Today I received the LP Style build your own guitar kit from BYO and…
Detailed Photographs of the BYO Guitar LP Kit.
Right from the start, here is the box it arrived in as you can see the packing is what it is and a few things got loose (like one of the Machine heads and a few screws) and banged around a little in there with the wood. Okay so $h1t happens and the UPS guys are often gorillas, I generally expect these things and at around $250 shipped they had to save money somewhere and why not the packing…
Unpacking and Inspecting the Kit. We pulled the instructions and paperwork first but I’ll get into that later… Never read anything quite like them… So onto the important parts… We weren’t expecting a godawful lot out of this kit as it was only $250 or so total cost shipped but indeed it was $250 frog skins which is a chunk of change.
BYO Guitar Kit Review
NOTE: Images available at higher resolution… Just click.
First the Guitar body:
The “flame” pattern on our kit is interesting and pretty nice the veneer is no more than lets say 2mm thick though, there is a thin coat of sealer on it so that will make an Aniline Dye burst tricky at best. The routing and drilling is fairly clean here on the face of it.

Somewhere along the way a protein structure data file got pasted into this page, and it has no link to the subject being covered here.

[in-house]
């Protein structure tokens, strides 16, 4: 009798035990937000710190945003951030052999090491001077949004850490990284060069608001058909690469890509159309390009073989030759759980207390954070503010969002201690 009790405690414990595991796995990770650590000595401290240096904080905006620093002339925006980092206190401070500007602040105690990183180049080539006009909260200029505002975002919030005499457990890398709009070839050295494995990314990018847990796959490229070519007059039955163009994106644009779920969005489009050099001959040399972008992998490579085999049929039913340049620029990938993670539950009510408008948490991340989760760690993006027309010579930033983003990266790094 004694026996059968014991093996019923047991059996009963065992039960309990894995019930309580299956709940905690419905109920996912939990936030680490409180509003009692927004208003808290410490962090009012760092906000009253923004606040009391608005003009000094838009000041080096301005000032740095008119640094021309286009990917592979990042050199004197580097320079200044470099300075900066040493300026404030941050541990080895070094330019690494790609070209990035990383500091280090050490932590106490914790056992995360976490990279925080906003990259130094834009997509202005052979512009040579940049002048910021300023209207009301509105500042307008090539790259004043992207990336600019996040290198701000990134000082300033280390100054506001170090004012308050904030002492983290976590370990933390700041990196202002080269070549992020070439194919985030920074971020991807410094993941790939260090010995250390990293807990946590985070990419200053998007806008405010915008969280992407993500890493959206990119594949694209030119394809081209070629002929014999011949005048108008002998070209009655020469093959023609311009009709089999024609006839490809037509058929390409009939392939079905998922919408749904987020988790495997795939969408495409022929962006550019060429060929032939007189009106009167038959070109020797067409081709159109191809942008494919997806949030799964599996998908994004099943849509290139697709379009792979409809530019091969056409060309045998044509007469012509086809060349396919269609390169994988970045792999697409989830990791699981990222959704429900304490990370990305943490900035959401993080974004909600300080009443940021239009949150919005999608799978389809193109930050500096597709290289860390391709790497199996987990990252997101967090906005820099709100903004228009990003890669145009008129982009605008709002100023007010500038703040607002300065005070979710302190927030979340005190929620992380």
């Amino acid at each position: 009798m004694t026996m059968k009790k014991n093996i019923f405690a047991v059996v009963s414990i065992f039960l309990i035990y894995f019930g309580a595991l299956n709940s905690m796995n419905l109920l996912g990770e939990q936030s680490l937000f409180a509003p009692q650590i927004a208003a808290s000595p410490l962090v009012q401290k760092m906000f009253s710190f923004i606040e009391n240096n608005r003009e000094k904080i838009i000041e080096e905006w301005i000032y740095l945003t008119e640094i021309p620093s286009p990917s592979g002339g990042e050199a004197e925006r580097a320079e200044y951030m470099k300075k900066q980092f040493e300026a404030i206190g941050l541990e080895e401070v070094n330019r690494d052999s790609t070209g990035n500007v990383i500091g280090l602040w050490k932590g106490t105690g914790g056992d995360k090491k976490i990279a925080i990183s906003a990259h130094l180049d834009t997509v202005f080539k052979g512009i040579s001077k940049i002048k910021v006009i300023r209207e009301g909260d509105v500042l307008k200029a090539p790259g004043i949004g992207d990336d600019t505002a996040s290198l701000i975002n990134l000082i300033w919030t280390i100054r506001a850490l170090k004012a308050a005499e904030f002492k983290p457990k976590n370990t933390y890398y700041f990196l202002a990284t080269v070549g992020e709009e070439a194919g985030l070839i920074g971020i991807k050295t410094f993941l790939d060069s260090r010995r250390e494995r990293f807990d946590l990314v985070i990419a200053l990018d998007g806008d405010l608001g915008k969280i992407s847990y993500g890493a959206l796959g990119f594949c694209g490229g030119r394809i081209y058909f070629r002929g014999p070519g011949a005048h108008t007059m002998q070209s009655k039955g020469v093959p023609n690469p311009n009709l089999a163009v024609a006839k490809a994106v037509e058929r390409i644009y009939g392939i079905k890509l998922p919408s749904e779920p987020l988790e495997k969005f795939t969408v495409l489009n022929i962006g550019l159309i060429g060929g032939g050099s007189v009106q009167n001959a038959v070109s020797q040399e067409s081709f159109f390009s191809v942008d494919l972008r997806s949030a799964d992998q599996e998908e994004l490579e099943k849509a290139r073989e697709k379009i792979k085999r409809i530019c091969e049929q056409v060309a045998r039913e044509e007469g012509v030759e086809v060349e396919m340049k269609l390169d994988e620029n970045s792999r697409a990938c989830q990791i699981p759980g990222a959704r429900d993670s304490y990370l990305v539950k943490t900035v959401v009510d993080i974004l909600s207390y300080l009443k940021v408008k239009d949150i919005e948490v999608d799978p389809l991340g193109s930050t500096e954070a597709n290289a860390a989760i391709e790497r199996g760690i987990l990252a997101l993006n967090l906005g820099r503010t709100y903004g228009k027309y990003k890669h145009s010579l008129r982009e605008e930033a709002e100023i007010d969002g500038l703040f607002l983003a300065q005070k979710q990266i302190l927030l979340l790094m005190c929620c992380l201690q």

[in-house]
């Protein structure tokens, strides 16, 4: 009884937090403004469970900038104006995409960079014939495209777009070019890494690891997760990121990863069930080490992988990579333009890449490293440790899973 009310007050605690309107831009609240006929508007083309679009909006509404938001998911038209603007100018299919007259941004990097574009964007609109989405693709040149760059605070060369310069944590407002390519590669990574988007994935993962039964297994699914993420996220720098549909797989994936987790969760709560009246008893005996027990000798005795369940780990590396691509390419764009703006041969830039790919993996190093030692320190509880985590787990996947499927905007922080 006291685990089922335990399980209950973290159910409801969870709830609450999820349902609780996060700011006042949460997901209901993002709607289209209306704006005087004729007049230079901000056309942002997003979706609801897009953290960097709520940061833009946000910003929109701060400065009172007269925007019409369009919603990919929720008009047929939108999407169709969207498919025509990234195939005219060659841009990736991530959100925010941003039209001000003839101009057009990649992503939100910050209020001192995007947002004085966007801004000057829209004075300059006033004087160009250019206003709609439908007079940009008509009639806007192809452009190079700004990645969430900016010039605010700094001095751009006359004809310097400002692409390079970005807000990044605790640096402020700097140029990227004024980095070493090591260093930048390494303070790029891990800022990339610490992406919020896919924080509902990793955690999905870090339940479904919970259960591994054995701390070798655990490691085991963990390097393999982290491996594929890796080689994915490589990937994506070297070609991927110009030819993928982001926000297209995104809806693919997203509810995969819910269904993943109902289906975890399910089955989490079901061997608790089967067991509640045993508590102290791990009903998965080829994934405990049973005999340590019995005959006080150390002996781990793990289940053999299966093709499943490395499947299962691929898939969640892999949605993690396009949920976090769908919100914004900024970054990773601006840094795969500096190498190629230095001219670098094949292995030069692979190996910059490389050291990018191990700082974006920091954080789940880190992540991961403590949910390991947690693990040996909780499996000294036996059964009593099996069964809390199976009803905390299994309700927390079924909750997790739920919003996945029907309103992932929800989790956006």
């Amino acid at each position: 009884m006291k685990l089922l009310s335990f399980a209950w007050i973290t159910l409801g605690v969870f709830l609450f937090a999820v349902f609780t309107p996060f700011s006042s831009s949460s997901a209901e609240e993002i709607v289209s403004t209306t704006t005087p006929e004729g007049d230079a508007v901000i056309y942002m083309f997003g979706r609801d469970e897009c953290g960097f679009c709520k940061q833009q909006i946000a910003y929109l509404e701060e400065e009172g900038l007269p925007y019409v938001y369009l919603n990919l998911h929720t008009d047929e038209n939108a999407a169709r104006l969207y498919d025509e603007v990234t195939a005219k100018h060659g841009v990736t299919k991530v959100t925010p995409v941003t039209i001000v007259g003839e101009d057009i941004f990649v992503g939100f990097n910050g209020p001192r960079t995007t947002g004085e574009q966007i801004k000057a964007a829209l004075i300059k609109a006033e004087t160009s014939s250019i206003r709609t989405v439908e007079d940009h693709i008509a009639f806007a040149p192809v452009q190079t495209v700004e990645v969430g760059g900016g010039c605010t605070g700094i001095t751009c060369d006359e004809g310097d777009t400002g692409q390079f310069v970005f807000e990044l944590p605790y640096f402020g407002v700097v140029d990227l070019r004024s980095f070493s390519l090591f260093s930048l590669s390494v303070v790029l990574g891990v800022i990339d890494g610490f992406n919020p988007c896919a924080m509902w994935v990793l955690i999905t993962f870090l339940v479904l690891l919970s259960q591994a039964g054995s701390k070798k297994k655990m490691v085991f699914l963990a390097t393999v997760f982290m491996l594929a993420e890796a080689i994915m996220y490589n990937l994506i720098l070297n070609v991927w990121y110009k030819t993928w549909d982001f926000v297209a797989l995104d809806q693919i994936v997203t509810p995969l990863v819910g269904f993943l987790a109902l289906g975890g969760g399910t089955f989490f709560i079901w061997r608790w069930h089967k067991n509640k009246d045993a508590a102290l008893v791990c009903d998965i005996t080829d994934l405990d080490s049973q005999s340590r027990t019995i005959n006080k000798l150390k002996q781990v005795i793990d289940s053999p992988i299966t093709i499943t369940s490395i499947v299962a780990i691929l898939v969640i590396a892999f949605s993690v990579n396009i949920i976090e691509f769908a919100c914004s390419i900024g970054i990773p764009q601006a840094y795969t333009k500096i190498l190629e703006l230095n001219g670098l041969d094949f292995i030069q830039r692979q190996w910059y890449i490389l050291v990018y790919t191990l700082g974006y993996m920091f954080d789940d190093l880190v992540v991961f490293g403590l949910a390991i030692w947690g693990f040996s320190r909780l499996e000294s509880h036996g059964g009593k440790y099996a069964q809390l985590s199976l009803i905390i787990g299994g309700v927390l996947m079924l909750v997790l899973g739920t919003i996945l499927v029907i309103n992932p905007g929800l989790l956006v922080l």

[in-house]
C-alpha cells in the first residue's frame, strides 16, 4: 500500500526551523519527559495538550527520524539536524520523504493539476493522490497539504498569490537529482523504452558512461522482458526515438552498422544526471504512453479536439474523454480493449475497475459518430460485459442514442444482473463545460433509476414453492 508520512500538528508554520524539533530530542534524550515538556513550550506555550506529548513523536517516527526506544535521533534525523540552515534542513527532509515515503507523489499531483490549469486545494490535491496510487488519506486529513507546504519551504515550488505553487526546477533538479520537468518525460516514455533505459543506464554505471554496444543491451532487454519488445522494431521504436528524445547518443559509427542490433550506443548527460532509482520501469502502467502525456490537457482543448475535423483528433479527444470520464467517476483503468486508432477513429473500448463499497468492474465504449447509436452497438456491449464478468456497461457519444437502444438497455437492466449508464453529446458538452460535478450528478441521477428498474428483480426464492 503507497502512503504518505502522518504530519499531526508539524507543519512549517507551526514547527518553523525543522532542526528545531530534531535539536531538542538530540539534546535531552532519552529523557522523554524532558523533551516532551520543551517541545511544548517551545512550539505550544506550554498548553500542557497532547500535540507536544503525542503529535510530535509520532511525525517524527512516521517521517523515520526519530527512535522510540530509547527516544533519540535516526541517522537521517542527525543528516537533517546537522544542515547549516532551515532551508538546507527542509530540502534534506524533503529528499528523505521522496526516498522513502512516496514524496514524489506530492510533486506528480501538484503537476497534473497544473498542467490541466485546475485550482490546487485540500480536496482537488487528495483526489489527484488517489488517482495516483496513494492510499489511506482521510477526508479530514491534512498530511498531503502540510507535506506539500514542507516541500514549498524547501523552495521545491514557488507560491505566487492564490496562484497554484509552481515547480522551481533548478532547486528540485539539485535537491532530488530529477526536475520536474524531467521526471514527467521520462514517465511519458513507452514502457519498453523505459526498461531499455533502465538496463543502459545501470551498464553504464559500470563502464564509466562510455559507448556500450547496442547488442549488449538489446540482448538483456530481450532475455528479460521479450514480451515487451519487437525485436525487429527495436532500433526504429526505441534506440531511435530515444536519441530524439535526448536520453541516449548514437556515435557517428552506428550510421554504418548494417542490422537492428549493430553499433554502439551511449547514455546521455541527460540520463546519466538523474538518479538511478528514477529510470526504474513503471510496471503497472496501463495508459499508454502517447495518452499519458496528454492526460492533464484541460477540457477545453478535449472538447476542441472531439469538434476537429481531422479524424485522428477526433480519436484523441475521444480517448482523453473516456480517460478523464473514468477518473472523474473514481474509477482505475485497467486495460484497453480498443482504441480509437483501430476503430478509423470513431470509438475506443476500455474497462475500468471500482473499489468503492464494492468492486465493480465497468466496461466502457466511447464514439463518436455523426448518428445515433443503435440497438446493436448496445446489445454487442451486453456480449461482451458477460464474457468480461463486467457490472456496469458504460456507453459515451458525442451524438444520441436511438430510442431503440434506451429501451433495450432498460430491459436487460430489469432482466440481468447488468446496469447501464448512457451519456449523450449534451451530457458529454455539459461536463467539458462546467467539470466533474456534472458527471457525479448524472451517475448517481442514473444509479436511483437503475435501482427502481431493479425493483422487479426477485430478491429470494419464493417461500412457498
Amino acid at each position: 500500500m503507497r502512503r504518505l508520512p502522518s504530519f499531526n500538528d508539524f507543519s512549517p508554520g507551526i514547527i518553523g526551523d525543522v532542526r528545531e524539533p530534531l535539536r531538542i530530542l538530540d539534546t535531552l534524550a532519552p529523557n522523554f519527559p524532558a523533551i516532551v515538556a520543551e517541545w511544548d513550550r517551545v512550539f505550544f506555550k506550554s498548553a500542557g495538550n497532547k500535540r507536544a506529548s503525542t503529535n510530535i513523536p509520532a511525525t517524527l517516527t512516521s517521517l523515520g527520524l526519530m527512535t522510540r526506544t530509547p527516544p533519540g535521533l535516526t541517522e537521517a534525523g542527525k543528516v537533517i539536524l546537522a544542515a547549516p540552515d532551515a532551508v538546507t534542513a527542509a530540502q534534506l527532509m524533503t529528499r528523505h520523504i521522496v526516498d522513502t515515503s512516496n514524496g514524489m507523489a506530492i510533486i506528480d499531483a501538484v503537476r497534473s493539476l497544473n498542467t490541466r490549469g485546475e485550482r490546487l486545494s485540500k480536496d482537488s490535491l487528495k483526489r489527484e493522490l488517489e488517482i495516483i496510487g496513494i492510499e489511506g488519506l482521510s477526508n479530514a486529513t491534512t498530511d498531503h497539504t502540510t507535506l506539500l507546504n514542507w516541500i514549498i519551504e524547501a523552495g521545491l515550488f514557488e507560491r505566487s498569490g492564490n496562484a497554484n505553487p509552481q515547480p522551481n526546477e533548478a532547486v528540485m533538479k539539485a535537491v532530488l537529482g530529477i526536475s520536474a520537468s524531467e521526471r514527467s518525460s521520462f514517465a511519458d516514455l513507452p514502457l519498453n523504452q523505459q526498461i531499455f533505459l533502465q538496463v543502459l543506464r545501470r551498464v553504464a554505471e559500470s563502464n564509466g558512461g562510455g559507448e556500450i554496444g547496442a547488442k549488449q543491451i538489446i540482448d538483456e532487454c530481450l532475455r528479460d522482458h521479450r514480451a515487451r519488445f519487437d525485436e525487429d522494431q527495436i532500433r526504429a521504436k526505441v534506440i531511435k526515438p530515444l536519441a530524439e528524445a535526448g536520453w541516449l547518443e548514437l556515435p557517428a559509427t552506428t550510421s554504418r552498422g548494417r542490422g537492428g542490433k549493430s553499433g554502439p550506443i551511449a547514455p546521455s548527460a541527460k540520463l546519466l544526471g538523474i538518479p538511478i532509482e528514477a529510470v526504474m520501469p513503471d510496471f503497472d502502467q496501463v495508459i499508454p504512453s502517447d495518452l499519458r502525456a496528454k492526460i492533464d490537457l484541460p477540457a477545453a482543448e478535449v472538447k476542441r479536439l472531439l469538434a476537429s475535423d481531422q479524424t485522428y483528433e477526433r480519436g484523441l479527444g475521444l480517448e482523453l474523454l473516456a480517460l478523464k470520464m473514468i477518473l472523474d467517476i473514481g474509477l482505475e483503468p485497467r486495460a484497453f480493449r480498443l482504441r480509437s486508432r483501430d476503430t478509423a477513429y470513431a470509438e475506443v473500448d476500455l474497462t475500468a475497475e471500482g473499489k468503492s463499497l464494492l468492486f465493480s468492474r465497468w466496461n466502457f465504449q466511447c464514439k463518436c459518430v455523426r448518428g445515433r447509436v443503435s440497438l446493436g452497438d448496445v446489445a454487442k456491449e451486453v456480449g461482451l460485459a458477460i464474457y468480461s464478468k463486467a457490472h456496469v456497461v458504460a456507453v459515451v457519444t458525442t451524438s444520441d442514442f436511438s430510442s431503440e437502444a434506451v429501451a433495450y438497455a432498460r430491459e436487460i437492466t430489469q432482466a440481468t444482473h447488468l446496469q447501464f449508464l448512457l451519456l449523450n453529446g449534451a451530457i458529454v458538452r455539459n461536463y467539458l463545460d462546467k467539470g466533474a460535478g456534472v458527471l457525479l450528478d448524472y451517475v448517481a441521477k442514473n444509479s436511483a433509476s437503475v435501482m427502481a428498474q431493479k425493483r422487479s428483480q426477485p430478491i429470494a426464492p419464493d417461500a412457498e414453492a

Now the BYO site said this: “… made of select Mahogany” I’m not so sure what they mean by “Select” although I did only found one very small worm hole. Here the routing is a tad rougher and not exactly aligned straight. Right off the bat I took a look at the control cavities and thought Hmm.. the Kit has ones that fit fairly well but they ain’t even close to a Gibson’s.
Taking a Look at the Guitar Neck:
I don’t know why this surprised me but…
The images on BYO Guitars site did not show this (The one image they had of the tenon area was at too low of a resolution and too dark(ish) to see the difference in the wood grains) and it was not mentioned but this kit does indeed come with a 3 piece neck.
The Critical Fit Test (Quick Version):
The neck fits straight and everything lines up pretty good and tight, there is a gap down the high E side where it looks like the angle of the dangle was a bit off for an inch or so but there is no wobble from it and that shouldn’t be hard to shim… We did not check the back tilt yet, but we will get to that later.
Very quickly before I get to the real complaints, the other stuff…
Guitar Hardware and Electrics
Now the Bad News:
Complaints about this Kit
You can see how the binding sticks up here and is in need of a trim however can you see where the binding meets the top… Pretty rough in a few spots.
Somebody needed some sharper tools (or a little more patience). Examples of tear outs and gouges in the wood.
The frets aren’t just sharp on the edges… They be sticking up a little out of the board.
I suppose this could be some valuable buckle rash relic work but… There are more than a few.